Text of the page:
A Beginner’s Guide To Diversity At Emerald City Comicon

bitchplanet_vol1-1Judd Morse writes from Emerald City Comicon for Bleeding Cool,

“Raise your hand if you can currently see your body, as it is, portrayed in one or more comic books.”

Around half of those in the audience raise a hand (the majority of which are women). There’s a hum of uncertainty as they look around.

“Okay. Raise your hand if you can say two or more.” Most of the hands disappear. Those few still remaining freeze and look around as if caught in the act of something.

“Three or more.” There’s maybe one or two hands left up now that I can see.

“Four or more?” I can’t see any hands up now. Another one of the panelists cracks a joke about hands, and there’s maybe a little too much laughter to cover up what’s quickly become a kind of tense moment.

“Five or more?” At this point the speaker calls it. “Okay. That’s pretty… messed up.” More uncomfortable laughter. “But that’s why we’re having this panel today. It’s to really talk about what we need to see in comics, what we see that we really love, and what the risks and what the value is to understanding ‘diversity’ as more than a buzzword, and embracing it as something that reflects the readership.”

That’s Casey Gilley speaking. She’s a writer, and has done some extensive coverage in portraying diversity prior to the panel.

Gilley turns to her panel and asks them to go down the row, introducing themselves and asking them to give the audience an example of when each panelist first saw a character in some type of media (not just comics, she said, that’s too tough right off the bat) that they felt accurately portrayed or represented them.

Ugly Betty, says cartoonist Jen Vaughn. Strangers in Paradise, says writer Tini Howard.

Valentine De Landro, artist on Bitch Planet, arrives a little late on stage, but wastes no time in answering once the question is presented; Franklin from Charlie Brown. “I discovered him around the same time that I became ‘aware’ of my blackness, I’d say.” That connection definitely didn’t come from superheroes, said De Landro. “They gave us Black Vulcan… He sssucks.”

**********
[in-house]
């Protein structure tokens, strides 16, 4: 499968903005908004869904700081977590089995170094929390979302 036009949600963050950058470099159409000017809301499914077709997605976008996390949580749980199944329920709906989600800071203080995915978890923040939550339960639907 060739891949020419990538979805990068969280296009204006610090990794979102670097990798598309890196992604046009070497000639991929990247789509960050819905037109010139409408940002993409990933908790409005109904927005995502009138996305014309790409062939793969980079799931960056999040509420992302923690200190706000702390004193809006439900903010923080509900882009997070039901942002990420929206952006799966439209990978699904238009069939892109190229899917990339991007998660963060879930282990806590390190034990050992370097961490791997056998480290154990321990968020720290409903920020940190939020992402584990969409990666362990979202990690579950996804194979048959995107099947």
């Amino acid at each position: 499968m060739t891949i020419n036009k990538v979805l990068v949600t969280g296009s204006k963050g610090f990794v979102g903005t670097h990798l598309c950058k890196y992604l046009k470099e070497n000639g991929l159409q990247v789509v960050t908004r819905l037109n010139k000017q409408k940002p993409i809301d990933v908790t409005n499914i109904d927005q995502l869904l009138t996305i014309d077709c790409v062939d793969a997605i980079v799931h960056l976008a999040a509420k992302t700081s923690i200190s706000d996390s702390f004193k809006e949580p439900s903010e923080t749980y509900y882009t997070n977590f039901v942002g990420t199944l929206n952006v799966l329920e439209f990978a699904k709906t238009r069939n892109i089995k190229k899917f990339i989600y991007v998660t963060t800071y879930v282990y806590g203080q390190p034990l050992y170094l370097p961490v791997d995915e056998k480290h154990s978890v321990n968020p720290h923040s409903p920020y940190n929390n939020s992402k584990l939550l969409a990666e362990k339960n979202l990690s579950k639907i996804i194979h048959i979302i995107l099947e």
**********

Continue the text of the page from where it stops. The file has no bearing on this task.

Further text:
After the introductions are finished, Gilley asks the panel to talk about some of the personal connections they’ve made with fans or their work as a byproduct of creating more diversity in their work. One of the panelists, a creator from Lion Forge, talks about how she’s undergone some health issues, and as a result has fluctuated in weight rather dramatically. It’s resulted in stretchmarks on her body, and those stretchmarks have made it onto the bodies of her characters as well.

Tini Howard points out that diversity isn’t just about body size/shape. Age is also a factor. Female characters in mainstream comics tend to be either 25 and under, or old crones. The panel agrees, and later a handful of “matronly” characters are named as positive examples.

From there the discussion leads to diversity in race as well. A member of the audience asks if it’s sometimes easier for characters to perhaps attain a diverse shape or presence if they’re not white? Is it easier to promote more body diversity if there’s more racial diversity? And why is that?

De Landro responds first, and talks about how, when he used to do more of the work-for-hire art gigs, he would sometimes get some editorial pushback when he tried to use different body shapes and sizes. But his current work on Bitch Planet is now the exact opposite, he explains. It gives him a platform, and lets him relish in the chance to more fully explore the beauty of the human form. In Bitch Planet, the diversity of bodies and races are the starting point.

IDW group editor Sarah Gaydos points out that diversity also makes good market sense. The more the industry can branch out and cater to the imaginations of a larger population, the more readers the industry will pick up, and the more comics will be put out there. Gaydos says at one point she’s even gone so far as to bring in consultants to help herself and her creative teams gain a greater insight on areas of culture they may be unfamiliar with.

Throughout the course of the discussions, different books are thrown out so quickly that I can’t hope to keep track of them. Leah, a retailer from a conservative area in Texas, was one of several panelists to recommend the Hernandez brothers’ Love & Rockets. Strangers in Paradise is recommended several times. Jade St. Protection Services, Will Somebody Please Have Sex With Me?, My Body Called Fat, California Dreaming, more that I can’t remember.

The panel goes fast and hard right until the very end. They manage to get through everyone’s questions, just barely. As everyone is standing up to leave, one of the women on the panel leans into her mic and simply says “I think you’re all beautiful,” as a kind of parting benediction.

I leave awash in thoughts of gender and size and racial diversity, and how changing the norm always seems like such a challenge until you realize that it’s already happening, and we just have to help it along.

And then I go buy the first volume of Bitch Planet.

About Rich Johnston

Chief writer and founder of Bleeding Cool. Father of two. Comic book clairvoyant. Political cartoonist.

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